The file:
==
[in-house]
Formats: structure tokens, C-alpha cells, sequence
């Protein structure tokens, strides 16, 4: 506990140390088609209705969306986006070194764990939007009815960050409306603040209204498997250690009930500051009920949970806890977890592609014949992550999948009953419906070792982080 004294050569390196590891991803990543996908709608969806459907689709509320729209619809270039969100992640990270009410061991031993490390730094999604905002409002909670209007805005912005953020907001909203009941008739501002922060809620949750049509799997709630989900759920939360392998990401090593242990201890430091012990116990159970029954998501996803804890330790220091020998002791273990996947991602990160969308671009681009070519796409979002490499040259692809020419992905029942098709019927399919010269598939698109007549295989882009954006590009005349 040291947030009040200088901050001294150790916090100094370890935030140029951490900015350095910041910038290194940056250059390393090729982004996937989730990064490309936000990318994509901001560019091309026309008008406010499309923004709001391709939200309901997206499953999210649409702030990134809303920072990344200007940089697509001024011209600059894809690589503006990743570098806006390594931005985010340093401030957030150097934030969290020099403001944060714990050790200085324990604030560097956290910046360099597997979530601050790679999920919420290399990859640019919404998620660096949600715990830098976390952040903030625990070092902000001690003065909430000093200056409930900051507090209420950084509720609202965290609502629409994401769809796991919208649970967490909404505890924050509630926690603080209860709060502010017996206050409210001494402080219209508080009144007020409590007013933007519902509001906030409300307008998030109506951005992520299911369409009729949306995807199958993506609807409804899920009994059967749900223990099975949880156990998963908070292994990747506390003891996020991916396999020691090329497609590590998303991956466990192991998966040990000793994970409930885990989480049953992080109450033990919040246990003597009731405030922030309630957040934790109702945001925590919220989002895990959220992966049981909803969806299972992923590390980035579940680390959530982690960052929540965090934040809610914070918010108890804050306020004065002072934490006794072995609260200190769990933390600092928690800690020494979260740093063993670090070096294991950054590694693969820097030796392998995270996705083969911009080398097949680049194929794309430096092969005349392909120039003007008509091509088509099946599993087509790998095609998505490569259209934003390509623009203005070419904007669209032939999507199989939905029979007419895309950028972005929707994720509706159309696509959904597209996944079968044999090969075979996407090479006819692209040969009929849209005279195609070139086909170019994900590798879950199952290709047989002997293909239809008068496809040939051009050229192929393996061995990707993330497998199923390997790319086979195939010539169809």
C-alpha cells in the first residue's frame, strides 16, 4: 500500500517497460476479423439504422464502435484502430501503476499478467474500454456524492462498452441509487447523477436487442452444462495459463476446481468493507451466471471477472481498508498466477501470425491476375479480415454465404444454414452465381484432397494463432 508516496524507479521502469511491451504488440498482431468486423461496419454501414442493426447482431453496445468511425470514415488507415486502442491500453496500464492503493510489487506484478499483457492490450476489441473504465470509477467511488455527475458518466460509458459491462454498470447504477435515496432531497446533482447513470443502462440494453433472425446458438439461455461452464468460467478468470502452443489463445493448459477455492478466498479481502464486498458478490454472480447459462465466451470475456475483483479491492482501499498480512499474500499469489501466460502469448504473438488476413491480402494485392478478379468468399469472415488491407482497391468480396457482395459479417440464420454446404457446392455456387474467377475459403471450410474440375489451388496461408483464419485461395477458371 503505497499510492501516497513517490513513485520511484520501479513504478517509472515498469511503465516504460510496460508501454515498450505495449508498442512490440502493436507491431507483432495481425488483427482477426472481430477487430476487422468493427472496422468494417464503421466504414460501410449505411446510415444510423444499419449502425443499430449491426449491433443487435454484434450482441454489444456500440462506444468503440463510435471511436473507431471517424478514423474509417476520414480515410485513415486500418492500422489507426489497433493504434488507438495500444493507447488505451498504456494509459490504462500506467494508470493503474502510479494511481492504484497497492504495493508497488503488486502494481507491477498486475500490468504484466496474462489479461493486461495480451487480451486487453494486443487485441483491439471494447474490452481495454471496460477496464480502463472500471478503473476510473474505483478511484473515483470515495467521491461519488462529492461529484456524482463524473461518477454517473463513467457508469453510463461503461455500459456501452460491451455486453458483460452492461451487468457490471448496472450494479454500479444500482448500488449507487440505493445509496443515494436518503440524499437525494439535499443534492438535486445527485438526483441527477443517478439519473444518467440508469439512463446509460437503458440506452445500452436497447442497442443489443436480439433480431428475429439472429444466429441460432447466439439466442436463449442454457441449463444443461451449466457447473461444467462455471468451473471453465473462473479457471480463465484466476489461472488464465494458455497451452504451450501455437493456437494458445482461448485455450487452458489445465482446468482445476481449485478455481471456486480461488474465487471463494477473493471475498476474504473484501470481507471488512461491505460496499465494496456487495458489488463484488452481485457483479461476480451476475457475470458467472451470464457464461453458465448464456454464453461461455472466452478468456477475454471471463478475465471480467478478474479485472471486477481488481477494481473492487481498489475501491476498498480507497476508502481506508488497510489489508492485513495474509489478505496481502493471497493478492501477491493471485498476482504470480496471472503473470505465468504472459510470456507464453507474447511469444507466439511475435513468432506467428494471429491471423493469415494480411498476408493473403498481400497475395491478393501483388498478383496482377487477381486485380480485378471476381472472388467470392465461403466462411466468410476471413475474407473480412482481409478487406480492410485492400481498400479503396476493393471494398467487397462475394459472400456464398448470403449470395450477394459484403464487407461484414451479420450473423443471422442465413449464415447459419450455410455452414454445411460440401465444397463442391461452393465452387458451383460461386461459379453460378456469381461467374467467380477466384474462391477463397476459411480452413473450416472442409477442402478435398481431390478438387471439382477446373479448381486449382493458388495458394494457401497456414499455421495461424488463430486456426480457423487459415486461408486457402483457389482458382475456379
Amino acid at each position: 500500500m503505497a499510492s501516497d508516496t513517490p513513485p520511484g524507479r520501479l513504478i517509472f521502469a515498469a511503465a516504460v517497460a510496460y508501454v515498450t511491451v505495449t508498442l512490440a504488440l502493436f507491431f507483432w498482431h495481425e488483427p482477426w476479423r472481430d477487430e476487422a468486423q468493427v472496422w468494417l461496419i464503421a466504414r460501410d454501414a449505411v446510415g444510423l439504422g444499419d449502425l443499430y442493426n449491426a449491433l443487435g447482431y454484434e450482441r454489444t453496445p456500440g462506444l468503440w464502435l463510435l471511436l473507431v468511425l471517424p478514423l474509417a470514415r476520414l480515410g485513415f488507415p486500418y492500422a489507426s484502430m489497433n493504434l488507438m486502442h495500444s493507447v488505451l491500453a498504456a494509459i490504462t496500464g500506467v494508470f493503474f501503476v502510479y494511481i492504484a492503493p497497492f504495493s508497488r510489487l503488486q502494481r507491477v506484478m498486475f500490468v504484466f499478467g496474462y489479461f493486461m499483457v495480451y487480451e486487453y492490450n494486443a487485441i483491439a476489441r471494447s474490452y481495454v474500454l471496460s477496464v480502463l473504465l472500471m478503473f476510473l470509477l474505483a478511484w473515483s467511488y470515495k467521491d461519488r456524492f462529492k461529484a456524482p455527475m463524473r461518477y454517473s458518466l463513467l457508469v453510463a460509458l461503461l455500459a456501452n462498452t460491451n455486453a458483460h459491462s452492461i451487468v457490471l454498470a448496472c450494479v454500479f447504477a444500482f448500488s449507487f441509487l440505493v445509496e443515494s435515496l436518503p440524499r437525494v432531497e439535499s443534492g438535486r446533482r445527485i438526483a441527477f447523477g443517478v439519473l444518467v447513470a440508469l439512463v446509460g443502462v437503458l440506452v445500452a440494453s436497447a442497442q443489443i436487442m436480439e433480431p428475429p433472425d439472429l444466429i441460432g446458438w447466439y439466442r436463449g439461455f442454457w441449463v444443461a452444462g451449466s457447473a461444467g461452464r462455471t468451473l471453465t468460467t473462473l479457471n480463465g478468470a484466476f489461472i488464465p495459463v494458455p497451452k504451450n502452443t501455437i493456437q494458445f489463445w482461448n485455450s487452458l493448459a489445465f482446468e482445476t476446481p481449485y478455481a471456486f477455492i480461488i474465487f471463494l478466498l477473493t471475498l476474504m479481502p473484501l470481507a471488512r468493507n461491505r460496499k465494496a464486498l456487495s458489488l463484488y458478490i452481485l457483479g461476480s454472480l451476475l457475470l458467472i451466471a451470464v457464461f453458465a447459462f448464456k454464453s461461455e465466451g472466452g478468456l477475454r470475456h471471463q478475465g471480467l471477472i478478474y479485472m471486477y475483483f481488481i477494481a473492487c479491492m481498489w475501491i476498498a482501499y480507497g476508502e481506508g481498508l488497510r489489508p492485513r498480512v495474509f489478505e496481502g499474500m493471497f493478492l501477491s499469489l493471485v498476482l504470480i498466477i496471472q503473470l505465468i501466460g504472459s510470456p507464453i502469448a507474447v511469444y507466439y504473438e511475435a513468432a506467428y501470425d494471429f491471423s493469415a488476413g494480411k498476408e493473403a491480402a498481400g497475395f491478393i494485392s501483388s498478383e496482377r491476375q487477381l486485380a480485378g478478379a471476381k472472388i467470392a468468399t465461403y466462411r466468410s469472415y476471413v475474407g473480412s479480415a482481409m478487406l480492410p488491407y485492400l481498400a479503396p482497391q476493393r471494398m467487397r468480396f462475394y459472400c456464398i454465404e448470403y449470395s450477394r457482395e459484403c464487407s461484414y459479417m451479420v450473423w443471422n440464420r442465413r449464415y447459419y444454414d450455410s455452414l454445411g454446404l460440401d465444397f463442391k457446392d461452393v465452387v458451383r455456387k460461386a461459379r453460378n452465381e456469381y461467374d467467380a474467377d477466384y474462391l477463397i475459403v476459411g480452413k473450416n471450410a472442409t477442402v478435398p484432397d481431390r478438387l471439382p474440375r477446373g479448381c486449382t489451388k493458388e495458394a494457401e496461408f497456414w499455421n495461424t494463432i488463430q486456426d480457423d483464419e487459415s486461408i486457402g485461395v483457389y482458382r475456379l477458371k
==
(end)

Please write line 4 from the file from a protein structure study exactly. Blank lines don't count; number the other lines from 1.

C-alpha cells in the first residue's frame, strides 16, 4: 500500500517497460476479423439504422464502435484502430501503476499478467474500454456524492462498452441509487447523477436487442452444462495459463476446481468493507451466471471477472481498508498466477501470425491476375479480415454465404444454414452465381484432397494463432 508516496524507479521502469511491451504488440498482431468486423461496419454501414442493426447482431453496445468511425470514415488507415486502442491500453496500464492503493510489487506484478499483457492490450476489441473504465470509477467511488455527475458518466460509458459491462454498470447504477435515496432531497446533482447513470443502462440494453433472425446458438439461455461452464468460467478468470502452443489463445493448459477455492478466498479481502464486498458478490454472480447459462465466451470475456475483483479491492482501499498480512499474500499469489501466460502469448504473438488476413491480402494485392478478379468468399469472415488491407482497391468480396457482395459479417440464420454446404457446392455456387474467377475459403471450410474440375489451388496461408483464419485461395477458371 503505497499510492501516497513517490513513485520511484520501479513504478517509472515498469511503465516504460510496460508501454515498450505495449508498442512490440502493436507491431507483432495481425488483427482477426472481430477487430476487422468493427472496422468494417464503421466504414460501410449505411446510415444510423444499419449502425443499430449491426449491433443487435454484434450482441454489444456500440462506444468503440463510435471511436473507431471517424478514423474509417476520414480515410485513415486500418492500422489507426489497433493504434488507438495500444493507447488505451498504456494509459490504462500506467494508470493503474502510479494511481492504484497497492504495493508497488503488486502494481507491477498486475500490468504484466496474462489479461493486461495480451487480451486487453494486443487485441483491439471494447474490452481495454471496460477496464480502463472500471478503473476510473474505483478511484473515483470515495467521491461519488462529492461529484456524482463524473461518477454517473463513467457508469453510463461503461455500459456501452460491451455486453458483460452492461451487468457490471448496472450494479454500479444500482448500488449507487440505493445509496443515494436518503440524499437525494439535499443534492438535486445527485438526483441527477443517478439519473444518467440508469439512463446509460437503458440506452445500452436497447442497442443489443436480439433480431428475429439472429444466429441460432447466439439466442436463449442454457441449463444443461451449466457447473461444467462455471468451473471453465473462473479457471480463465484466476489461472488464465494458455497451452504451450501455437493456437494458445482461448485455450487452458489445465482446468482445476481449485478455481471456486480461488474465487471463494477473493471475498476474504473484501470481507471488512461491505460496499465494496456487495458489488463484488452481485457483479461476480451476475457475470458467472451470464457464461453458465448464456454464453461461455472466452478468456477475454471471463478475465471480467478478474479485472471486477481488481477494481473492487481498489475501491476498498480507497476508502481506508488497510489489508492485513495474509489478505496481502493471497493478492501477491493471485498476482504470480496471472503473470505465468504472459510470456507464453507474447511469444507466439511475435513468432506467428494471429491471423493469415494480411498476408493473403498481400497475395491478393501483388498478383496482377487477381486485380480485378471476381472472388467470392465461403466462411466468410476471413475474407473480412482481409478487406480492410485492400481498400479503396476493393471494398467487397462475394459472400456464398448470403449470395450477394459484403464487407461484414451479420450473423443471422442465413449464415447459419450455410455452414454445411460440401465444397463442391461452393465452387458451383460461386461459379453460378456469381461467374467467380477466384474462391477463397476459411480452413473450416472442409477442402478435398481431390478438387471439382477446373479448381486449382493458388495458394494457401497456414499455421495461424488463430486456426480457423487459415486461408486457402483457389482458382475456379